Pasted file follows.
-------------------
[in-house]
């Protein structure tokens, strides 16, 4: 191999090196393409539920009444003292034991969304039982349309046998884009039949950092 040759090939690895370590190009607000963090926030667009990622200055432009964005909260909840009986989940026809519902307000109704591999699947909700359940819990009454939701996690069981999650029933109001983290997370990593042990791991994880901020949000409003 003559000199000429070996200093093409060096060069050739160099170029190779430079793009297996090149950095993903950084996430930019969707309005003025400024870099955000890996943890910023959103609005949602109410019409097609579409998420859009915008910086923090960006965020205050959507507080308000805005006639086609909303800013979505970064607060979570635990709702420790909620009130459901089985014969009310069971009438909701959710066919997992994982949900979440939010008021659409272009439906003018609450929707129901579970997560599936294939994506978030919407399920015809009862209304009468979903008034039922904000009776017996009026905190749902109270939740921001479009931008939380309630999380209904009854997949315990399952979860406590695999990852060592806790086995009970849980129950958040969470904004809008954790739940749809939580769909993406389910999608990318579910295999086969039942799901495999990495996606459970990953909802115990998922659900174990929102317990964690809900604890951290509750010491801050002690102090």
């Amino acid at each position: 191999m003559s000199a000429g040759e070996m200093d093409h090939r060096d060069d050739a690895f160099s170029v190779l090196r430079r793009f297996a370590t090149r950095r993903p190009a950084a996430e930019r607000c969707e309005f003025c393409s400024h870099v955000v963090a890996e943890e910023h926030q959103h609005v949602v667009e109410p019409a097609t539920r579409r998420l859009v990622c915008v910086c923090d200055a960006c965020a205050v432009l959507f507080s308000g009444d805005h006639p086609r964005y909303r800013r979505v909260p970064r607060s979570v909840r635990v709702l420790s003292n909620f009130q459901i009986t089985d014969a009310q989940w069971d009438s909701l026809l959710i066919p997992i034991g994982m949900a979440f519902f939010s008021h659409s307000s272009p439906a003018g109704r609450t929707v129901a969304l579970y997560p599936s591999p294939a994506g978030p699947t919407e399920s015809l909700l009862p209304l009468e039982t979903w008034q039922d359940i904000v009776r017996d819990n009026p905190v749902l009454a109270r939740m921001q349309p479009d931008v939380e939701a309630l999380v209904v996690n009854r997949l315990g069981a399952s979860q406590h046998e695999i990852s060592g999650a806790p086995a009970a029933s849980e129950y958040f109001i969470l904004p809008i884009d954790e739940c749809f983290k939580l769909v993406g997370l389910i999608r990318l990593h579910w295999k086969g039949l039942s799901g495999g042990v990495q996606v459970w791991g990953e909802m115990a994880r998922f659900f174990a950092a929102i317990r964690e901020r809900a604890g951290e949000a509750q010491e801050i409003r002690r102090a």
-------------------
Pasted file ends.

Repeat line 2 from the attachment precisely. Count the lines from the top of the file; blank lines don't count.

């Protein structure tokens, strides 16, 4: 191999090196393409539920009444003292034991969304039982349309046998884009039949950092 040759090939690895370590190009607000963090926030667009990622200055432009964005909260909840009986989940026809519902307000109704591999699947909700359940819990009454939701996690069981999650029933109001983290997370990593042990791991994880901020949000409003 003559000199000429070996200093093409060096060069050739160099170029190779430079793009297996090149950095993903950084996430930019969707309005003025400024870099955000890996943890910023959103609005949602109410019409097609579409998420859009915008910086923090960006965020205050959507507080308000805005006639086609909303800013979505970064607060979570635990709702420790909620009130459901089985014969009310069971009438909701959710066919997992994982949900979440939010008021659409272009439906003018609450929707129901579970997560599936294939994506978030919407399920015809009862209304009468979903008034039922904000009776017996009026905190749902109270939740921001479009931008939380309630999380209904009854997949315990399952979860406590695999990852060592806790086995009970849980129950958040969470904004809008954790739940749809939580769909993406389910999608990318579910295999086969039942799901495999990495996606459970990953909802115990998922659900174990929102317990964690809900604890951290509750010491801050002690102090």